What is browser.ignoreSynchronization in protractor?

I have seen it so many times where people suggest to use:

browser.ignoreSynchronization=true;  // or false

But I do not understand why do we need it?

Answers:

Answer

This setting controls whether protractor should wait for angular on a page or not. It is not properly documented, but here is the documentation string from the code:

/**
   * If true, Protractor will not attempt to synchronize with the page before
   * performing actions. This can be harmful because Protractor will not wait
   * until $timeouts and $http calls have been processed, which can cause
   * tests to become flaky. This should be used only when necessary, such as
   * when a page continuously polls an API using $timeout.
   *
   * @type {boolean}
   */

In other words, if you are testing against a non-angular site - set ignoreSynchronization setting to true. As a real world example, see one of the challenges I had while opening a non-angular page from an angular page: Non-angular page opened after a click.

Answer

The simple answer is that it makes protractor not wait for Angular promises, such as those from $http or $timeout to resolve, which you might want to do if you're testing behaviour during $http or $timeout (e.g., a "loading" message), or testing non-Angular sites or pages, such as a separate login page.

For example, to test a button that sets a loading message during a request you can set it to true when fetching an element + checking its contents

element(by.css('button[type="submit"]')).click();
browser.ignoreSynchronization = true;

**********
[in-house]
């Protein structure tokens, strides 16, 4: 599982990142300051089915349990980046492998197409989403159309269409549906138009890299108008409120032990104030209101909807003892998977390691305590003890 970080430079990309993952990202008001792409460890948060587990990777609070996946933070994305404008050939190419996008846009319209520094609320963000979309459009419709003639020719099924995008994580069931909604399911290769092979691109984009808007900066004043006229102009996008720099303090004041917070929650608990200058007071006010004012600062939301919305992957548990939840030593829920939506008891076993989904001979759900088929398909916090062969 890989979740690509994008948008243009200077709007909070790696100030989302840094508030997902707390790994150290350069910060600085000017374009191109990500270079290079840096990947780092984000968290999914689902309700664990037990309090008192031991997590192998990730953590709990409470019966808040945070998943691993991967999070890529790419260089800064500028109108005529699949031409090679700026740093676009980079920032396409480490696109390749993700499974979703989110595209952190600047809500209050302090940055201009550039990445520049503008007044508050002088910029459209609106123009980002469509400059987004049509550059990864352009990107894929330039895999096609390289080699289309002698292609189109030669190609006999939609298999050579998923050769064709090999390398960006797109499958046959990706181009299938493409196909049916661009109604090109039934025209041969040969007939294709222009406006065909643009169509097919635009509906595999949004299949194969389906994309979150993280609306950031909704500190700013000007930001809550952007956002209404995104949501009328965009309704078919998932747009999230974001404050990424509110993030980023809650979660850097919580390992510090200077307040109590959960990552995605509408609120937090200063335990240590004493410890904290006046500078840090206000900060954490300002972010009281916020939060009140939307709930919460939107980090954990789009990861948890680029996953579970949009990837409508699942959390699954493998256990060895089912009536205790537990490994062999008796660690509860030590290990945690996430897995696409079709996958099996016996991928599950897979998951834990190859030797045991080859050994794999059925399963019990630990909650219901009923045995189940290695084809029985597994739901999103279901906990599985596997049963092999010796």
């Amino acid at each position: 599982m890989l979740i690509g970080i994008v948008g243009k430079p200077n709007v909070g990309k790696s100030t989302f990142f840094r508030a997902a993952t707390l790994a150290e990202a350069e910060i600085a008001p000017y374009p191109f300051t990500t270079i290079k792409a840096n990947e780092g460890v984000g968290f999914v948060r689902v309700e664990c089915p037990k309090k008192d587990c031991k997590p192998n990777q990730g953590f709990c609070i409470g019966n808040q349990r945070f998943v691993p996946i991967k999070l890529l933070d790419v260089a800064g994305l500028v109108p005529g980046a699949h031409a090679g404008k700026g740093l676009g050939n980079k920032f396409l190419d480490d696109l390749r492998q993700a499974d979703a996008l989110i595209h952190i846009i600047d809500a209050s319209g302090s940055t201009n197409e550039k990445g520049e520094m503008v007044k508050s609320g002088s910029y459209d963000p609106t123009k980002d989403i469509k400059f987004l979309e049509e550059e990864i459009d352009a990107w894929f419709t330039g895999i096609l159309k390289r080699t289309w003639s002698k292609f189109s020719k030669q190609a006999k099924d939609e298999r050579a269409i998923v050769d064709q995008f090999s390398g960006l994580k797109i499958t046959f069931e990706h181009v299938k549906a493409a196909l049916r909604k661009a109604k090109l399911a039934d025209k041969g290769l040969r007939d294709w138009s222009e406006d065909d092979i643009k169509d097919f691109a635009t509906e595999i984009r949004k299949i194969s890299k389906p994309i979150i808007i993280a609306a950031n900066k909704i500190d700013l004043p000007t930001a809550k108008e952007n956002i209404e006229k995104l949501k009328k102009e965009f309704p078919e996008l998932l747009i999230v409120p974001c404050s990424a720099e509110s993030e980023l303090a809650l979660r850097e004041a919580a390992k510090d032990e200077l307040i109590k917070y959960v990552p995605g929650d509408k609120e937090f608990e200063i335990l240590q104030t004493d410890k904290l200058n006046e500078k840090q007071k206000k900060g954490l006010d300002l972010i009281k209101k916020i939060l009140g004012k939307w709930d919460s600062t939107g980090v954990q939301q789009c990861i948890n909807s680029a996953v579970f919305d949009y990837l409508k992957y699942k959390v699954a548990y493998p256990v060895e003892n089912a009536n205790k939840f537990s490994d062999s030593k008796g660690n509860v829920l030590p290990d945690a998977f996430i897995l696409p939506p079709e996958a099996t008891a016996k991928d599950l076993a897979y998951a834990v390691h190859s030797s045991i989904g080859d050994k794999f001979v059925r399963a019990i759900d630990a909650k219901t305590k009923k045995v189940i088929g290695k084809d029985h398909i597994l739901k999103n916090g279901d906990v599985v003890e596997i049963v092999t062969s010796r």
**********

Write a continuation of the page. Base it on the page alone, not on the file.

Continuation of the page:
expect(element(by.css('.message')).getText().toBe('Loading...');    
browser.ignoreSynchronization = false;
expect(element(by.css('.message')).getText().toBe('Loaded'); 

A more involved answer is that setting it to true means that subsequent additions/injections to the control flow don't also add browser.waitForAngular. There are cases when an understanding of the control flow, and when/how things are added/injected into it is important. For example if you're using browser.wait to test a multi-stage process, the function passed to wait is injected into to the control flow after the rest of the functions in the test have added to the control flow.

element(by.css('button[type="submit"]')).click();
browser.ignoreSynchronization = true;
expect(element(by.css('.message')).getText().toBe('Stage 1');
browser.wait(function () {
   // This function is added to the control flow after the final
   // browser.ignoreSynchronization = false in the test
   // so we need to set it again here 
   browser.ignoreSynchronization = true;
   return element(by.cssContainingText('.message', 'Stage 2')).isPresent().then(function(isPresent) { 
     // Cleanup so later tests have the default value of false
     browser.ignoreSynchronization = false;
     return !isPresent;
   });
});
expect(element(by.css('.message')).getText().toBe('Stage 2');
browser.ignoreSynchronization = false;
expect(element(by.css('.message')).getText().toBe('Stage 3');

An alternative to using browser.ignoreSynchronization is to access the standard webdriver API directly

element(by.css('button[type="submit"]')).click();
expect(browser.driver.findElement(by.css('.message')).getText().toBe('Loading...');    
expect(element(by.css('.message')).getText().toBe('Loaded'); 

Using the driver methods directly to find the elements means that the system will try to find them without waiting for any ongoing $http requests to finish, much like setting browser.ignoreSynchronization = true.

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